This week, FTX initiated creditor settlement initiatives, as regulatory efforts commanded significant attention. Meanwhile, Stake fell victim to a multi-million-dollar exploit.
FTX moving to settle creditor debt
As part of a calculated aim to tackle its sizable debt exceeding $8 billion, FTX started streamlining its digital asset portfolio this week.
Their approach entails reconnecting crypto assets to their corresponding blockchain networks, alongside a scheme to relocate their Solana (SOL) and other assets to BitGo.
This shift comes on the heels of the court’s selection of BitGo as the court-appointed custodian, which was prompted by FTX’s declaration of bankruptcy in November 2022.
Reports surfaced this week suggesting that FTX is embarking on a mission to recover substantial sums previously distributed to celebrity endorsers. Among these luminaries are tennis sensation Naomi Osaka and NBA star Shaquille O’Neal.
FTX’s financial advisors are currently exploring avenues to reclaim the substantial sums that were allocated for endorsement deals with these prominent sports figures.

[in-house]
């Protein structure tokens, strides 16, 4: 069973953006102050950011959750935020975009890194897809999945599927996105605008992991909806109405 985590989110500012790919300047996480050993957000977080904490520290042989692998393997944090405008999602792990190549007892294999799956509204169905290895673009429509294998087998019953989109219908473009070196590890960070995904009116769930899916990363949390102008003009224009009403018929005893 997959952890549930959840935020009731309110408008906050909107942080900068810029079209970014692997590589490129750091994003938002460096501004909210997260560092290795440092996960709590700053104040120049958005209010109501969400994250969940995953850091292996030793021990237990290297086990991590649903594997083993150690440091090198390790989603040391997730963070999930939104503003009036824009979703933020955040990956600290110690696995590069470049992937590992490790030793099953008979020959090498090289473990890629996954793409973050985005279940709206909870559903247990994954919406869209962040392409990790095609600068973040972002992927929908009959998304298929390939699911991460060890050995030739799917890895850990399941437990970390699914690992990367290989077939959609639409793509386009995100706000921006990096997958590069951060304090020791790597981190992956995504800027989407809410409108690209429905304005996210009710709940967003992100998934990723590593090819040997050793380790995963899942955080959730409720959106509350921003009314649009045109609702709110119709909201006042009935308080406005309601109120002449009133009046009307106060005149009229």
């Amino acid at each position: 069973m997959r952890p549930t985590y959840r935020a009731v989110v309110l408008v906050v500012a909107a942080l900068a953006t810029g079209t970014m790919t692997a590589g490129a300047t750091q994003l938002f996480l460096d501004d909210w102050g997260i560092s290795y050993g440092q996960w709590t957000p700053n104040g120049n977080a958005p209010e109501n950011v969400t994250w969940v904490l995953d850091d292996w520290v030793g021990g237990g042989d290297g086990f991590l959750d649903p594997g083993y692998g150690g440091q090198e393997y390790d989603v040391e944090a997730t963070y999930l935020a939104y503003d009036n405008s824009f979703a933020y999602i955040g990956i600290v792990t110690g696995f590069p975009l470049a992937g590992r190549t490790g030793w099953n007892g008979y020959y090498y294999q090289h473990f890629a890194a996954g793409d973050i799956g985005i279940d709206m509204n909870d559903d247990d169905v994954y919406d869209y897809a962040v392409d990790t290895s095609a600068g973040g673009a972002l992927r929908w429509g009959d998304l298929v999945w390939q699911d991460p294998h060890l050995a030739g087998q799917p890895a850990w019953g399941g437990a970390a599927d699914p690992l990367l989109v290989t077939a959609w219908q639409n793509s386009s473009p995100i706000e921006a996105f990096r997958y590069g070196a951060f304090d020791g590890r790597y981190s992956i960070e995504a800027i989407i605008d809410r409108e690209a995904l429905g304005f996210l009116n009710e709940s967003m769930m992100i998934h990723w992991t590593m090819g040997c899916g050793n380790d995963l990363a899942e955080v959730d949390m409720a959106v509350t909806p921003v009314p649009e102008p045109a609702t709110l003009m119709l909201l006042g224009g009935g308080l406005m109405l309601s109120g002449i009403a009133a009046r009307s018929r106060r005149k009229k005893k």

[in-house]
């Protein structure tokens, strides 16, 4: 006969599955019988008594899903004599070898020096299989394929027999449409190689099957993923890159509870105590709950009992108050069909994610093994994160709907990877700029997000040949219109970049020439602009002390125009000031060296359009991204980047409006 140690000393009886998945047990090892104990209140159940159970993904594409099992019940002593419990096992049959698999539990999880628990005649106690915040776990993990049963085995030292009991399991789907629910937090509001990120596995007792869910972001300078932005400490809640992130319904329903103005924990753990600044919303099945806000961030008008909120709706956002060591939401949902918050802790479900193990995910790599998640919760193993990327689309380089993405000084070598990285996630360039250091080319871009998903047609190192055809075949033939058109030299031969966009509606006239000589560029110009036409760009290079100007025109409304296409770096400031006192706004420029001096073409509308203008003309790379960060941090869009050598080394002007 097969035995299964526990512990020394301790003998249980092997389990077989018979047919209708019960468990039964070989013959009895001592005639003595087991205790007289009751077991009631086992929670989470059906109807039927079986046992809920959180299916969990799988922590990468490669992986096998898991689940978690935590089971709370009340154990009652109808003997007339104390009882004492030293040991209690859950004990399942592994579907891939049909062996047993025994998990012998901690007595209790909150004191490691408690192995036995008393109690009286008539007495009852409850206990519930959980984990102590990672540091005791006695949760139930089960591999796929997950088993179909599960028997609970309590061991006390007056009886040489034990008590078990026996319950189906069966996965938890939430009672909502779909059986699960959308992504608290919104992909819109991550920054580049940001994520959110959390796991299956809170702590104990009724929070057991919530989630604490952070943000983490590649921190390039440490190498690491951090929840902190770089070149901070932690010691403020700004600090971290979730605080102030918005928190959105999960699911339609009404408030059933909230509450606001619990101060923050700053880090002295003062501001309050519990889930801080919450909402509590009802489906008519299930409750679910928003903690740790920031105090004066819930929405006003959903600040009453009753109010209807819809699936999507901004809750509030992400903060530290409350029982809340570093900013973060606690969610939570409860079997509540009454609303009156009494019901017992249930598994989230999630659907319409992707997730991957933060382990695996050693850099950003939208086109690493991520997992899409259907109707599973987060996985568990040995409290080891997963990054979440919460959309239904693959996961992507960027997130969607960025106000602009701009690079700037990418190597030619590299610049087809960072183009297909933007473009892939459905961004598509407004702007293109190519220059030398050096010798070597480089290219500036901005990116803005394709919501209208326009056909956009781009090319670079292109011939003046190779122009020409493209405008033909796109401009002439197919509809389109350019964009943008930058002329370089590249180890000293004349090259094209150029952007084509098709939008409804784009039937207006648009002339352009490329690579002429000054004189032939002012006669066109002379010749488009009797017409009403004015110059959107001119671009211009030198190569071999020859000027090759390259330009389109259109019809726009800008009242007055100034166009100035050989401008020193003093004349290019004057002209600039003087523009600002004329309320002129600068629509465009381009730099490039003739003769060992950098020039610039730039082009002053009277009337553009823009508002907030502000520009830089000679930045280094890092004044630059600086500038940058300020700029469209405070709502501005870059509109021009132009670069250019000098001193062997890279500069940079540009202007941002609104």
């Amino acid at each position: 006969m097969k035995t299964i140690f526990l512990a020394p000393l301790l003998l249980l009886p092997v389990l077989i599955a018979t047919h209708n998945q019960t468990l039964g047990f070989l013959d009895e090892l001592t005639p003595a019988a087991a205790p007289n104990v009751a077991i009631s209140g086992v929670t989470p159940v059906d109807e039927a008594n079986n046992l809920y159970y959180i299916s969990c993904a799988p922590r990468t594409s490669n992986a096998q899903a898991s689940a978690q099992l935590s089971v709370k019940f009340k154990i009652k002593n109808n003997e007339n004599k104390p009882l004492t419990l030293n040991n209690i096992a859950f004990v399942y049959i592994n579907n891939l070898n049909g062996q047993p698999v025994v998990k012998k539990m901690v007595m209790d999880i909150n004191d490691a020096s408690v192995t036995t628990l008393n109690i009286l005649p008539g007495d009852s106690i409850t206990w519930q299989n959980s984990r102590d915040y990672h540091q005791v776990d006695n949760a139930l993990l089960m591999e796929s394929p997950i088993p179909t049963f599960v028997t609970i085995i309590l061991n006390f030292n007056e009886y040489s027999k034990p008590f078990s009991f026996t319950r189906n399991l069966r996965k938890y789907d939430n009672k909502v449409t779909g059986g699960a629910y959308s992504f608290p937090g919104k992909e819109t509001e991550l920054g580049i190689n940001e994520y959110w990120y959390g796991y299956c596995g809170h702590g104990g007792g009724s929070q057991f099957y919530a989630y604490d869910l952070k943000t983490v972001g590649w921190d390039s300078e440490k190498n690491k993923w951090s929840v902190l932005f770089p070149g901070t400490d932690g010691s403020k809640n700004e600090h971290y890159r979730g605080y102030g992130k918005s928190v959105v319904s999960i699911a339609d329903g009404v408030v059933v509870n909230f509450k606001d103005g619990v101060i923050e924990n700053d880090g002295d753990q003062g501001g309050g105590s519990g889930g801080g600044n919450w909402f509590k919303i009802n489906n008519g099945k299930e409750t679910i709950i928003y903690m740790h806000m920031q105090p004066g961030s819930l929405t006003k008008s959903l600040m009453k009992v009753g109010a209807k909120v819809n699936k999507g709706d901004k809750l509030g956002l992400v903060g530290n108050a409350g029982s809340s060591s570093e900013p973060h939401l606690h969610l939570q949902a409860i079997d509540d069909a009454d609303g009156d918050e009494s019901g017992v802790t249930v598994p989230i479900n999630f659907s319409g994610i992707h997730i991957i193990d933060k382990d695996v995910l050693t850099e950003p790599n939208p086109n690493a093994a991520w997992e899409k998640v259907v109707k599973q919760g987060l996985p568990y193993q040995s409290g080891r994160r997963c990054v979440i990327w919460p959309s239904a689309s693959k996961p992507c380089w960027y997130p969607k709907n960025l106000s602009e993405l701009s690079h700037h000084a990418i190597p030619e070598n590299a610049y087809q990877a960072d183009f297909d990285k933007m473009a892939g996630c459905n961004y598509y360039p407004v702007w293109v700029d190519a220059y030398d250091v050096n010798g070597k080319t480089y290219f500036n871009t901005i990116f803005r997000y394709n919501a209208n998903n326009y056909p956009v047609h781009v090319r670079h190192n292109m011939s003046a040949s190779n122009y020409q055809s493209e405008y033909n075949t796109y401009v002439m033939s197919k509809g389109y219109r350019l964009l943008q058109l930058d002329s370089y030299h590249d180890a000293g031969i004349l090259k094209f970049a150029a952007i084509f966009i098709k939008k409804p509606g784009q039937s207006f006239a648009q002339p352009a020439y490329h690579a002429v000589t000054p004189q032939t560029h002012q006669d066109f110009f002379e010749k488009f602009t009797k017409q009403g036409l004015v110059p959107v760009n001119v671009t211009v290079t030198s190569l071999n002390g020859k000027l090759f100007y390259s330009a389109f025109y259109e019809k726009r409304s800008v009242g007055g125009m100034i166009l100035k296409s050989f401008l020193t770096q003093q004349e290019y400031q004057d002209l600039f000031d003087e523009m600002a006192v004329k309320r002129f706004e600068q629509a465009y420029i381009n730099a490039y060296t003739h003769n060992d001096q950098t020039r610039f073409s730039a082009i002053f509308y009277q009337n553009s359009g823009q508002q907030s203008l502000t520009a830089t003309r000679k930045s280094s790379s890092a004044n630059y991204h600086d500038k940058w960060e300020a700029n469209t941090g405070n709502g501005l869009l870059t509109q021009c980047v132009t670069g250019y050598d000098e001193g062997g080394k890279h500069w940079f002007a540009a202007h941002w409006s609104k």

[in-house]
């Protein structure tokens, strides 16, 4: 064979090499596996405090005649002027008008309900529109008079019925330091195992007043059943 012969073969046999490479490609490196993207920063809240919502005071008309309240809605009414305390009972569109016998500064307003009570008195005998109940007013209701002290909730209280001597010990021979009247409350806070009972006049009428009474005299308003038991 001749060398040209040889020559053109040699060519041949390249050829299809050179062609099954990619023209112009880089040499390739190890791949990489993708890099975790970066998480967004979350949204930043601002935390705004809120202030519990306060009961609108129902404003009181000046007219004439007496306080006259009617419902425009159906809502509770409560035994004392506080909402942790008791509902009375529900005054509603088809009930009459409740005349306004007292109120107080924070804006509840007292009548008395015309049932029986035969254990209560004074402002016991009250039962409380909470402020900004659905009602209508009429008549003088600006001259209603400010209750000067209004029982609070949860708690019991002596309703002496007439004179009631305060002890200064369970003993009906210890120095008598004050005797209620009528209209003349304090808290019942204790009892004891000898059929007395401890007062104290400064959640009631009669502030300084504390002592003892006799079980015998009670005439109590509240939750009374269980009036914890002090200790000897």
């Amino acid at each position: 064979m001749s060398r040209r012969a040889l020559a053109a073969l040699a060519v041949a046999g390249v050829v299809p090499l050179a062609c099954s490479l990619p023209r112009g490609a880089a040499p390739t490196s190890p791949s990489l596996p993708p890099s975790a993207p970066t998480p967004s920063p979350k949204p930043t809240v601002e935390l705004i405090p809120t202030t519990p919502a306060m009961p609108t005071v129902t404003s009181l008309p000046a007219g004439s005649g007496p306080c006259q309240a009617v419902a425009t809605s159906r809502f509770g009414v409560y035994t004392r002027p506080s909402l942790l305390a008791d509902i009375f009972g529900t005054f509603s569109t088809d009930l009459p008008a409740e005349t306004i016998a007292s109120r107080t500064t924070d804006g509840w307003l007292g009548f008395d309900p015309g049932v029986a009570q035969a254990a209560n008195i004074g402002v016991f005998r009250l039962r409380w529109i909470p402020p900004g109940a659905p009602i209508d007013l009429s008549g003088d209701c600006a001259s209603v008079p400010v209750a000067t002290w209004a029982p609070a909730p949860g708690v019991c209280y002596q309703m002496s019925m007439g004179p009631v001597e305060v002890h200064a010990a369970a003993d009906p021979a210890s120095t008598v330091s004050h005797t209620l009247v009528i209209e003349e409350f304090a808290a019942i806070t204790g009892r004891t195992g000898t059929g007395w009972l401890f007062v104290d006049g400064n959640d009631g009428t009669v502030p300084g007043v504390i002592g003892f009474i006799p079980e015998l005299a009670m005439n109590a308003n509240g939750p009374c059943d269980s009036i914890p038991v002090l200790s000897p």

Meanwhile, during this week’s proceedings, Sam Bankman-Fried’s legal team contended that their client’s capacity to reach vital legal documents through laptops faces significant limitations.
They pointed out the alleged inadequate conditions prevailing at the Metropolitan Detention Center (MDC), asserting that these conditions are impeding Bankman-Fried’s ability to adequately prepare for his impending trial scheduled for October.
In what appears to be a weekly tradition, the regulatory scene in the U.S. witnessed another round of drama this week.